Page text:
Moving beyond subnets of things?

iot walled gardensMachina Research’s concept of Subnets of Things  to describe closed Internet of Things (IoT) systems where the information generated by the “things” is only accessible to one party and possibly its partners is a good description of where we are now with the IoT. This describes many of the Machine-to-Machine (M2M) systems currently operating in industrial processes to help improve efficiencies across a range of functions. While these systems make sense for their owners, they typically do not represent the vision many hold for an open IoT where information is shared (freely or commercially) across the internet.

So is this bigger vision likely to be realised? At the moment I think it is unlikely, at least in the next five years.

Parallels are often drawn with the mass adoption of the internet and World Wide Web (WWW) in the 1990s and, while direct comparisons are inherently flawed, I do think we can learn something by looking back 20 years.

An early key driver of internet adoption amongst businesses and consumers was email. Being able to communicate for free across an open, non-proprietary network with anyone else on that network was an appealing prospect even though we may curse our overflowing in-boxes now. Closed networks such as Compuserve, Prodigy and AOL had allowed email communications for their subscribers but these were limited to being able to email only other subscribers on the same network. Being able to break free of this walled garden started the inevitable decline of those networks.

Similarly, the WWW broke down the barriers to accessing content that was not solely from network-approved suppliers.

Google encouraged further use of the WWW by both content producers and suppliers because it provided an efficient way to find content which more closely met the needs of searchers than previous search engines had been able to.

The launch of Google Adwords in 2000 and then Adsense in 2003 provided a way for content producers to generate revenue from their websites as well as a highly profitable revenue stream for Google to invest further in their search platform.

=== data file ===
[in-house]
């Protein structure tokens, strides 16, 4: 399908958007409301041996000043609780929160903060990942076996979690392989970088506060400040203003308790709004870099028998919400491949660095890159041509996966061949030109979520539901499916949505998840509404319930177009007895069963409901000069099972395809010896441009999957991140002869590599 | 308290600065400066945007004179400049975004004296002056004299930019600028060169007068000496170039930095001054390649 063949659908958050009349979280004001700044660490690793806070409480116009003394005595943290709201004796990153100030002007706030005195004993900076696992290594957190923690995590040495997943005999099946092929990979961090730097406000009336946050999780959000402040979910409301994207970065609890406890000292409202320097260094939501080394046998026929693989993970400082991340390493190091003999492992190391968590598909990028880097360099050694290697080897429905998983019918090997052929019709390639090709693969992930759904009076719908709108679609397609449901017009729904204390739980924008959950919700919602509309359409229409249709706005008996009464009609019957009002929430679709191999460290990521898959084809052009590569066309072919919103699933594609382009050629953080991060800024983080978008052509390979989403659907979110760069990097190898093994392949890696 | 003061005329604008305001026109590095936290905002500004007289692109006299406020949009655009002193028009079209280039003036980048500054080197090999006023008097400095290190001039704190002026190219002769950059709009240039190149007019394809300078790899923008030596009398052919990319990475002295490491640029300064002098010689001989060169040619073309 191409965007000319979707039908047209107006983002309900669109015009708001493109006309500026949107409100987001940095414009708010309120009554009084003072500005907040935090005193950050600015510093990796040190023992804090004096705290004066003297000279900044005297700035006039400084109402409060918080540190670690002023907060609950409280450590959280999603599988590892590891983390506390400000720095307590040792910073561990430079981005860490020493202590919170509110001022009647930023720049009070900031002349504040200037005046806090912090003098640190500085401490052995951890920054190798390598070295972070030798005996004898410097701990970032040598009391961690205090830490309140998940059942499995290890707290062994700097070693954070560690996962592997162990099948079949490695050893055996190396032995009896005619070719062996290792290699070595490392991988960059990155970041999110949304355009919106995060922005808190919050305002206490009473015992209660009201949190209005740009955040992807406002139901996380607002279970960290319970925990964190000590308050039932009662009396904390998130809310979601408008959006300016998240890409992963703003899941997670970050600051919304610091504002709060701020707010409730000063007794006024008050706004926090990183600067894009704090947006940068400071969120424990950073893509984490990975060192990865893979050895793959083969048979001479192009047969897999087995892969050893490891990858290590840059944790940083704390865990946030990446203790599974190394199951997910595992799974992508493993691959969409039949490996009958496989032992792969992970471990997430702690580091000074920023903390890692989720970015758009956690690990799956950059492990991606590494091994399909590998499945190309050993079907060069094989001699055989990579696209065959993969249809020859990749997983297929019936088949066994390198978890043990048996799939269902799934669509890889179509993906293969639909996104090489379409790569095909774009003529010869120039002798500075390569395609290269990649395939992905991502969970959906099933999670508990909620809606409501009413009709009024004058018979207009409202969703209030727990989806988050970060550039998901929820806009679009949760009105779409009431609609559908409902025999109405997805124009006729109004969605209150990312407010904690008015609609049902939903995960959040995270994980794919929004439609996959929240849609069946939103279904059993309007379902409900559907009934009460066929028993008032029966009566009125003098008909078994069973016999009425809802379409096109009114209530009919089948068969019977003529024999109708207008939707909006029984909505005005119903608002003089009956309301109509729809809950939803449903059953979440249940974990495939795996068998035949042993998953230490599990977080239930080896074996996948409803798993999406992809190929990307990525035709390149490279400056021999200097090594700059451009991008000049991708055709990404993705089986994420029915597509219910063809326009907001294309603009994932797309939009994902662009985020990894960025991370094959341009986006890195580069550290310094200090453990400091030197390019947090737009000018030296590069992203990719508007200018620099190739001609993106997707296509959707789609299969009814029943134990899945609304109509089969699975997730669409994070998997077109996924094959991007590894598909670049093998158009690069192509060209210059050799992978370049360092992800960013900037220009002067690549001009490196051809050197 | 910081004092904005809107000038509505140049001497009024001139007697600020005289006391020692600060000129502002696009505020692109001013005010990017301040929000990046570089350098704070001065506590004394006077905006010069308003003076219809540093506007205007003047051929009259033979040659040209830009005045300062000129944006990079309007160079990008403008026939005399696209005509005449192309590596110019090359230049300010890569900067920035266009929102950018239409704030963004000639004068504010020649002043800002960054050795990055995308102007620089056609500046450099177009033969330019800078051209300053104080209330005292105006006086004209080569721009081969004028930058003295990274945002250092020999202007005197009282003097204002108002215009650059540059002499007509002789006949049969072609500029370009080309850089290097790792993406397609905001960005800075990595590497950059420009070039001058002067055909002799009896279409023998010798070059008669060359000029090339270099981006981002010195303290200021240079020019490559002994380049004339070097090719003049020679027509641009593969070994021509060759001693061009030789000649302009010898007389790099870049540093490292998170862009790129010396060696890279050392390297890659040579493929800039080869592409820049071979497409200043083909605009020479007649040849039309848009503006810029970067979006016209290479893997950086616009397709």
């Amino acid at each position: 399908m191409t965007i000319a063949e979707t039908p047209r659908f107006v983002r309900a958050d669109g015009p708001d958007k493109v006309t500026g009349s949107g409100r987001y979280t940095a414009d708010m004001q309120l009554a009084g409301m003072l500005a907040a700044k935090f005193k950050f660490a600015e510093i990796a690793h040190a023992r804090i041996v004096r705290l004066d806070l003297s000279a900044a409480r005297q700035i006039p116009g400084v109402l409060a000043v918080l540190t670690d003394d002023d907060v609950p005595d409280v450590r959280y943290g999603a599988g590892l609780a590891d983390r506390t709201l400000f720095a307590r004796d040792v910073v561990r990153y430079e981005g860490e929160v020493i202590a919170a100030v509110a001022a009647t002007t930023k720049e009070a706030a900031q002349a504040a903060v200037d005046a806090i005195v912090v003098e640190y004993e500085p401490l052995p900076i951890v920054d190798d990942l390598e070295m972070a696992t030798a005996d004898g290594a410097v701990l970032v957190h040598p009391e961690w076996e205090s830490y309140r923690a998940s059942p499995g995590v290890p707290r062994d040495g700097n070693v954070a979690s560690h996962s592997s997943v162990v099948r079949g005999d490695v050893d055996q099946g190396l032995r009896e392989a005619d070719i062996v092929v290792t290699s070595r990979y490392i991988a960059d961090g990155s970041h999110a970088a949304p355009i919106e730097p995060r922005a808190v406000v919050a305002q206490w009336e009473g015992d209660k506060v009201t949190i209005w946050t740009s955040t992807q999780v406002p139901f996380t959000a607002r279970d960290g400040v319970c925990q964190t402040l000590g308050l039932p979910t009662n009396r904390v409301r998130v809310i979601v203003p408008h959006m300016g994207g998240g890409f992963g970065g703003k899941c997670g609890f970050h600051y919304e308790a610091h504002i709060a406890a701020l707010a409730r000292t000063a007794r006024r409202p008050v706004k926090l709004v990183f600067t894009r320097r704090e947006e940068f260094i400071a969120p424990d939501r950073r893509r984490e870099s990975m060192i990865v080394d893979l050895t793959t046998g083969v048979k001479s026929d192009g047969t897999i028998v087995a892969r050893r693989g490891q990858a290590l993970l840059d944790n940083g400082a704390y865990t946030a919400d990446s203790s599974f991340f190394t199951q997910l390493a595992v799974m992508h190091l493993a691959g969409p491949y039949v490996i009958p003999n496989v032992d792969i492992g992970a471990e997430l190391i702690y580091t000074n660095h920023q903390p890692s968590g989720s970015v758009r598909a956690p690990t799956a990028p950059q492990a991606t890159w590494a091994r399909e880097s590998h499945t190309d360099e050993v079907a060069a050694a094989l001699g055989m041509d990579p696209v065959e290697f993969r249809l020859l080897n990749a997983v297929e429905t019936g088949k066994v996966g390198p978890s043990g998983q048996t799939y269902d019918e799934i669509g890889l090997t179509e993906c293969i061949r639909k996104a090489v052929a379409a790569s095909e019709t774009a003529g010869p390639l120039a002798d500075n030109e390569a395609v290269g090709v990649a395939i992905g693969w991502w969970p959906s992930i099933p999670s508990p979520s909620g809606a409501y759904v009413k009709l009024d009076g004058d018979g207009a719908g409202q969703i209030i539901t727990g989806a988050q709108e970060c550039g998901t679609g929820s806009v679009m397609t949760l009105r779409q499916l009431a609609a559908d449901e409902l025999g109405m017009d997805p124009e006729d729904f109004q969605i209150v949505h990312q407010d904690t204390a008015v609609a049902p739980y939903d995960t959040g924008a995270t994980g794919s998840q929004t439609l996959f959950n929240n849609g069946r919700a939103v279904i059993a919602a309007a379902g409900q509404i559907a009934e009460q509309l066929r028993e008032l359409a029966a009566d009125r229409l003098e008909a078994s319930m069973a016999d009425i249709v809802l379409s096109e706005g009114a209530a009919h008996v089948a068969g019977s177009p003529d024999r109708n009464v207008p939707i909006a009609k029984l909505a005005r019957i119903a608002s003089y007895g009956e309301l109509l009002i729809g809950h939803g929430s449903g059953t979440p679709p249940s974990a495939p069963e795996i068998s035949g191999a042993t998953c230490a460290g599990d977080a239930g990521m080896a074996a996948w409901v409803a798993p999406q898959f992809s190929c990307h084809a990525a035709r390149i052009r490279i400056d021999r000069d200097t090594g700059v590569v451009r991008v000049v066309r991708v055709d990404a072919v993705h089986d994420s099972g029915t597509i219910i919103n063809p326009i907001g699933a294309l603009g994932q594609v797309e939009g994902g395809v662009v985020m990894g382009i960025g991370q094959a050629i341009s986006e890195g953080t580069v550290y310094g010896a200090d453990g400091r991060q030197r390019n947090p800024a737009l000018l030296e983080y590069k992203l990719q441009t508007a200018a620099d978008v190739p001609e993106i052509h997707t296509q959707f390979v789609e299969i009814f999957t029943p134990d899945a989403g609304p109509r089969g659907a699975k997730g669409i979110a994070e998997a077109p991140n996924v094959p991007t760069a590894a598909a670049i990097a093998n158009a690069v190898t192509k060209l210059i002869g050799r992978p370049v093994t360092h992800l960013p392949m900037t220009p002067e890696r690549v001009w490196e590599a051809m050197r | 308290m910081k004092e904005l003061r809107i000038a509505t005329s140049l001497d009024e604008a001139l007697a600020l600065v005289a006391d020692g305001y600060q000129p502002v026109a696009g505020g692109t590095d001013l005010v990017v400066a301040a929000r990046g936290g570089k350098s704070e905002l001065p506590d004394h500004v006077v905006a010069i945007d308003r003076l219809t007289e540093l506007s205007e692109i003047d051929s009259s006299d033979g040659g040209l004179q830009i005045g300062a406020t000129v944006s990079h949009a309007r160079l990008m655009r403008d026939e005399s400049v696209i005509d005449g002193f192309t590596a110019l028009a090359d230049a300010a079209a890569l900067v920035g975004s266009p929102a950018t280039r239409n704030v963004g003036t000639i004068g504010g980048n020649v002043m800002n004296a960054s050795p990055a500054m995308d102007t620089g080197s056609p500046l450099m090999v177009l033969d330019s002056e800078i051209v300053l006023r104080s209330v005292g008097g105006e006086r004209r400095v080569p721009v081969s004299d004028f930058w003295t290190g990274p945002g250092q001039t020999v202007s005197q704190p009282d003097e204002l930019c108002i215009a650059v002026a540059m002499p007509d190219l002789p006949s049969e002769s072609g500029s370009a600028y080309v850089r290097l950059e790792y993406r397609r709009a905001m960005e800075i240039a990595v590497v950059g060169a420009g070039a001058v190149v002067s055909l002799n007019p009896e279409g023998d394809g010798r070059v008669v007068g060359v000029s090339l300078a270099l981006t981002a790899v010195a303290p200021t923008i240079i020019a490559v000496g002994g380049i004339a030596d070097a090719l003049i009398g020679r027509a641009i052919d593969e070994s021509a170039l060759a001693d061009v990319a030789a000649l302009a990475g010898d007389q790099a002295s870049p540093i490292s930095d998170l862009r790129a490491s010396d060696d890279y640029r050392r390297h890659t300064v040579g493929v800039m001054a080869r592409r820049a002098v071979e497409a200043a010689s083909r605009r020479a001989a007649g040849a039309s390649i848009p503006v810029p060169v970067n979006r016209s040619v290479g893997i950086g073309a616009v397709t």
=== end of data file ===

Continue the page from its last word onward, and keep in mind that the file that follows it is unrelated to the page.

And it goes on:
This combination of an open communications network with a freely accessible content layer and a service which allowed information discovery and revenue opportunities for third parties goes a long way to explaining why the internet and WWW are so central to our lives today.

Currently, the IoT is at the Compuserve/AOL stage of the internet, around 1990. Technically, we have a range of hardware, platforms, standards and protocols which, in theory, could deliver a true IoT but there are some crucial components missing: an equivalent of the WWW to act as an open platform for data sharing and an equivalent of Google to offer discovery and revenue opportunities.

Missing links in Internet of Things platforms

A succinct and useful summary of the functionality and technologies behind a range of IoT platforms is presented in a paper by Mineraud et al. (2015). A couple of comments in the paper caught my eye:

As data is the core of the wealth produced by the IoT,
mechanisms must be available to ensure the sharing and fusion
of data streams from local and external data sources. Today’s
IoT solutions do not support, or support in a limited fashion,
the fusion and sharing of data streams. Yet, it remains possible
to combine multiple streams into a single application if one
knows the URI to the desired sources of information, but
this represents a technical challenge for application developers.

…The principle of data fusion has already been applied to RSS
feeds by the web service Yahoo! pipes, which enables the
aggregation, manipulation, mashup and fusion of RSS feeds
into one. Hence, such mechanisms support the creation of
innovative and enriched web content. We suggest that such
mechanisms should be integrated to IoT middleware systems
to perform similar operations on data streams.

This seems like a reasonable suggestion but my experience of Yahoo! pipes from years ago is that it is not the most robust system and did not really catch on with mashup developers in the way expected. Things may have changed since I played around with the service about 5 years ago but I suspect not.

Additionally,efficient search engines for data streams must be developed
to maximize the quality of services of IoT applications.

Perhaps someone will be able to do what Google did for the WWW all those years ago.

Below is their table of the IoT platforms they surveyed. It is not clear how they measured what the user expectations of these platforms were – this would be very difficult as users are likely to have a range of expectations.

internet of things platforms